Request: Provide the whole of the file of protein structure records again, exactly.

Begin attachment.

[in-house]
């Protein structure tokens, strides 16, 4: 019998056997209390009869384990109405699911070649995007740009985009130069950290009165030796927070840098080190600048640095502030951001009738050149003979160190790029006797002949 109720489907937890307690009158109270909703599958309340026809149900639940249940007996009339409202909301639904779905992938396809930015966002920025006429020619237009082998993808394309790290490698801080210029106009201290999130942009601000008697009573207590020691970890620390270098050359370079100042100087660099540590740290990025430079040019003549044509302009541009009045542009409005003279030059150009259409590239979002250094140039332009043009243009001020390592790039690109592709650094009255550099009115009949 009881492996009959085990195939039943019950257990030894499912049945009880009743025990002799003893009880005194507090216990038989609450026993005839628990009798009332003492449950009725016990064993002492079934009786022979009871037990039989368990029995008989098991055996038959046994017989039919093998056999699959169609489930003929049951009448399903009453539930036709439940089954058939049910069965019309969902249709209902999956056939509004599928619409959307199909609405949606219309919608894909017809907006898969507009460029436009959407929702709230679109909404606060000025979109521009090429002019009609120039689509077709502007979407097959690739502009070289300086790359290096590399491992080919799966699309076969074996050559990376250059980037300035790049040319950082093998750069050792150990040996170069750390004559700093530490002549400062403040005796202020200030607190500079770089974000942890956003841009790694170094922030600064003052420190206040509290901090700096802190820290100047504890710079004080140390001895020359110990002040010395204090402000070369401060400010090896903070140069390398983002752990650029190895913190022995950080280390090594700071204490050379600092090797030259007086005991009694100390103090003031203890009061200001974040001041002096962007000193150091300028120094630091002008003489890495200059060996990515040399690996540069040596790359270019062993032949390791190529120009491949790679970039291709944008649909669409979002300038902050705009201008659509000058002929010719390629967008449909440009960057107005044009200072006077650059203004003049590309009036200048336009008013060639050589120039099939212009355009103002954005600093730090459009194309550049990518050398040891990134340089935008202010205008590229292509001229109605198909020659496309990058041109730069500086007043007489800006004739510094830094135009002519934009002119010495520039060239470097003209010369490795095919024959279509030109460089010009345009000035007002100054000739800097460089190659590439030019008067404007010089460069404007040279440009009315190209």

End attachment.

[in-house]
């Protein structure tokens, strides 16, 4: 019998056997209390009869384990109405699911070649995007740009985009130069950290009165030796927070840098080190600048640095502030951001009738050149003979160190790029006797002949 109720489907937890307690009158109270909703599958309340026809149900639940249940007996009339409202909301639904779905992938396809930015966002920025006429020619237009082998993808394309790290490698801080210029106009201290999130942009601000008697009573207590020691970890620390270098050359370079100042100087660099540590740290990025430079040019003549044509302009541009009045542009409005003279030059150009259409590239979002250094140039332009043009243009001020390592790039690109592709650094009255550099009115009949 009881492996009959085990195939039943019950257990030894499912049945009880009743025990002799003893009880005194507090216990038989609450026993005839628990009798009332003492449950009725016990064993002492079934009786022979009871037990039989368990029995008989098991055996038959046994017989039919093998056999699959169609489930003929049951009448399903009453539930036709439940089954058939049910069965019309969902249709209902999956056939509004599928619409959307199909609405949606219309919608894909017809907006898969507009460029436009959407929702709230679109909404606060000025979109521009090429002019009609120039689509077709502007979407097959690739502009070289300086790359290096590399491992080919799966699309076969074996050559990376250059980037300035790049040319950082093998750069050792150990040996170069750390004559700093530490002549400062403040005796202020200030607190500079770089974000942890956003841009790694170094922030600064003052420190206040509290901090700096802190820290100047504890710079004080140390001895020359110990002040010395204090402000070369401060400010090896903070140069390398983002752990650029190895913190022995950080280390090594700071204490050379600092090797030259007086005991009694100390103090003031203890009061200001974040001041002096962007000193150091300028120094630091002008003489890495200059060996990515040399690996540069040596790359270019062993032949390791190529120009491949790679970039291709944008649909669409979002300038902050705009201008659509000058002929010719390629967008449909440009960057107005044009200072006077650059203004003049590309009036200048336009008013060639050589120039099939212009355009103002954005600093730090459009194309550049990518050398040891990134340089935008202010205008590229292509001229109605198909020659496309990058041109730069500086007043007489800006004739510094830094135009002519934009002119010495520039060239470097003209010369490795095919024959279509030109460089010009345009000035007002100054000739800097460089190659590439030019008067404007010089460069404007040279440009009315190209």